Non-validating stub resolvers must rely on external DNSSEC validation services, such as those controlled by the user's Internet service provider or a public recursive name server, and the communication channels between itself and those name servers, using methods such as DNS over TLS.[11][12]

Trust anchors and authentication chains

To be able to prove that a DNS answer is correct, one needs to know at least one key or DS record that is correct from sources other than the DNS. These starting points are known as trust anchors and are typically obtained with the operating system or via some other trusted source. When DNSSEC was originally designed, it was thought that the only trust anchor that would be needed was for the DNS root. The root anchors were first published on 15 July 2010.[13]

An authentication chain is a series of linked DS and DNSKEY records, starting with a trust anchor to the authoritative name server for the domain in question. Without a complete authentication chain, an answer to a DNS lookup cannot be securely authenticated.

Signatures and zone signing

To limit replay attacks, there are not only the normal DNS TTL values for caching purposes, but additional timestamps in RRSIG records to limit the validity of a signature. Unlike TTL values which are relative to when the records were sent, the timestamps are absolute. This means that all security-aware DNS resolvers must have clocks that are fairly closely in sync, say to within a few minutes.

These timestamps imply that a zone must regularly be re-signed and re-distributed to secondary servers, or the signatures will be rejected by validating resolvers.

Key management

DNSSEC involves many different keys, stored both in DNSKEY records, and from other sources to form trust anchors.

In order to allow for replacement keys, a key rollover scheme is required. Typically, this involves first rolling out new keys in new DNSKEY records, in addition to the existing old keys. Then, when it is safe to assume that the time to live values have caused the caching of old keys to have passed, these new keys can be used. Finally, when it is safe to assume that the caching of records using the old keys have expired, the old DNSKEY records can be deleted. This process is more complicated for things such as the keys to trust anchors, such as at the root, which may require an update of the operating system.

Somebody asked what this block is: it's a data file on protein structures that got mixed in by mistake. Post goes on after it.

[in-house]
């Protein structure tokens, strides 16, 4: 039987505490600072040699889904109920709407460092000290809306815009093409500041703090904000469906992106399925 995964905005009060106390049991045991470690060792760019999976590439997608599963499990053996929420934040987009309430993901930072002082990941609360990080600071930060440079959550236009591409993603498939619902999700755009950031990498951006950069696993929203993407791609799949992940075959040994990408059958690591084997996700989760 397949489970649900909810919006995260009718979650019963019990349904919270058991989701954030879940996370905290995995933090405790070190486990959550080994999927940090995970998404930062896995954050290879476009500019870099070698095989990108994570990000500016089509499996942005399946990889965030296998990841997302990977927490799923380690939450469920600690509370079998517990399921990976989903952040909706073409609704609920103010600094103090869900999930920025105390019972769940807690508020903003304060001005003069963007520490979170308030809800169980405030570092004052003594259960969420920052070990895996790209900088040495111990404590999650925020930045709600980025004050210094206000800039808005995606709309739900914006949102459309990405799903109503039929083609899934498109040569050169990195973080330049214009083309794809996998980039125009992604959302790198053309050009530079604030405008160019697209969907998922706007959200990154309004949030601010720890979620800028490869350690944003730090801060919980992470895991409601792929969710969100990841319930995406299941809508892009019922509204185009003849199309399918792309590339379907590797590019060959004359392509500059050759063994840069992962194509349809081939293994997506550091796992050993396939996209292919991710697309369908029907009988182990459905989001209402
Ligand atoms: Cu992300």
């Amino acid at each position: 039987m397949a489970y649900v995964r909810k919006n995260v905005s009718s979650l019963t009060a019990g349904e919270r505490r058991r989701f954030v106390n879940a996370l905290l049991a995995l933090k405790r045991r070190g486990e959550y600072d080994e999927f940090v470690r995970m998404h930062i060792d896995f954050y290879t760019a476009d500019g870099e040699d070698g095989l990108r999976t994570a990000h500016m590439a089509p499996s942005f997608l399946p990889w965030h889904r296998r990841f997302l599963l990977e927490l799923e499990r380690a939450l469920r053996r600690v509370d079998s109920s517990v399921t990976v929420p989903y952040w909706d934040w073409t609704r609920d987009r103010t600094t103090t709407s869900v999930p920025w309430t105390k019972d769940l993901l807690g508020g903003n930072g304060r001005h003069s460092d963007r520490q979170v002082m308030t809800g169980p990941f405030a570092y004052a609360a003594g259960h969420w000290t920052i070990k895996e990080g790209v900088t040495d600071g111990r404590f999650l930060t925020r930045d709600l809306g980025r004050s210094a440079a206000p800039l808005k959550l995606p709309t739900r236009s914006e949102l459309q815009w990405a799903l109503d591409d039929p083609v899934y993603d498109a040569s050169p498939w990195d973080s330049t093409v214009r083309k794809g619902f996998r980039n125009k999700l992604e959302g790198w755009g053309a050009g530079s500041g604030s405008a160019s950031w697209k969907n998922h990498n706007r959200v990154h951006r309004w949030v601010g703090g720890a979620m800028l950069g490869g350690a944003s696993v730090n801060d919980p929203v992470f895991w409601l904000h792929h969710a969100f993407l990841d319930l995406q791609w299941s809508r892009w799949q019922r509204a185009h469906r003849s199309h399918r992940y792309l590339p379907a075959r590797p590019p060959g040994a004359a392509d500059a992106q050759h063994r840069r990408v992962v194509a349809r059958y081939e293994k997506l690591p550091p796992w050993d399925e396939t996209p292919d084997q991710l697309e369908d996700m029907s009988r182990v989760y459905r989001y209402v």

Keys in DNSKEY records can be used for two different things and typically different DNSKEY records are used for each. First, there are key signing keys (KSK) which are used to sign other DNSKEY records containing zone signing keys (ZSK), which are used to sign other records. Since the ZSKs are under complete control and use by one particular DNS zone, they can be switched more easily and more often. As a result, ZSKs can be much shorter than KSKs and still offer the same level of protection while reducing the size of the RRSIG/DNSKEY records.

When a new KSK is created, the DS record must be transferred to the parent zone and published there. The DS records use a message digest of the KSK instead of the complete key in order to keep the size of the records small. This is helpful for zones such as the .com domain, which are very large. The procedure to update DS keys in the parent zone is also simpler than earlier DNSSEC versions that required DNSKEY records to be in the parent zone.

A closely related principle is that of Algorithm rollover, this involves migrating a zone from one signing Algorithm to another. A good example of this would be migrating from Algorithm 8 (RSA/SHA-256) to Algorithm 13 (ECDSA/SHA-256). Several ccTLD's have already migrated including .at, .br, .cz, .ch, .fr, .ie, .nl[14] and .ph. Verisign migrated .com, .net and .edu to Algorithm 13 in late 2023.[15][16] The migration of the root domain from Algorithm 8 to Algorithm 13 is currently in planning as of early 2024.[17]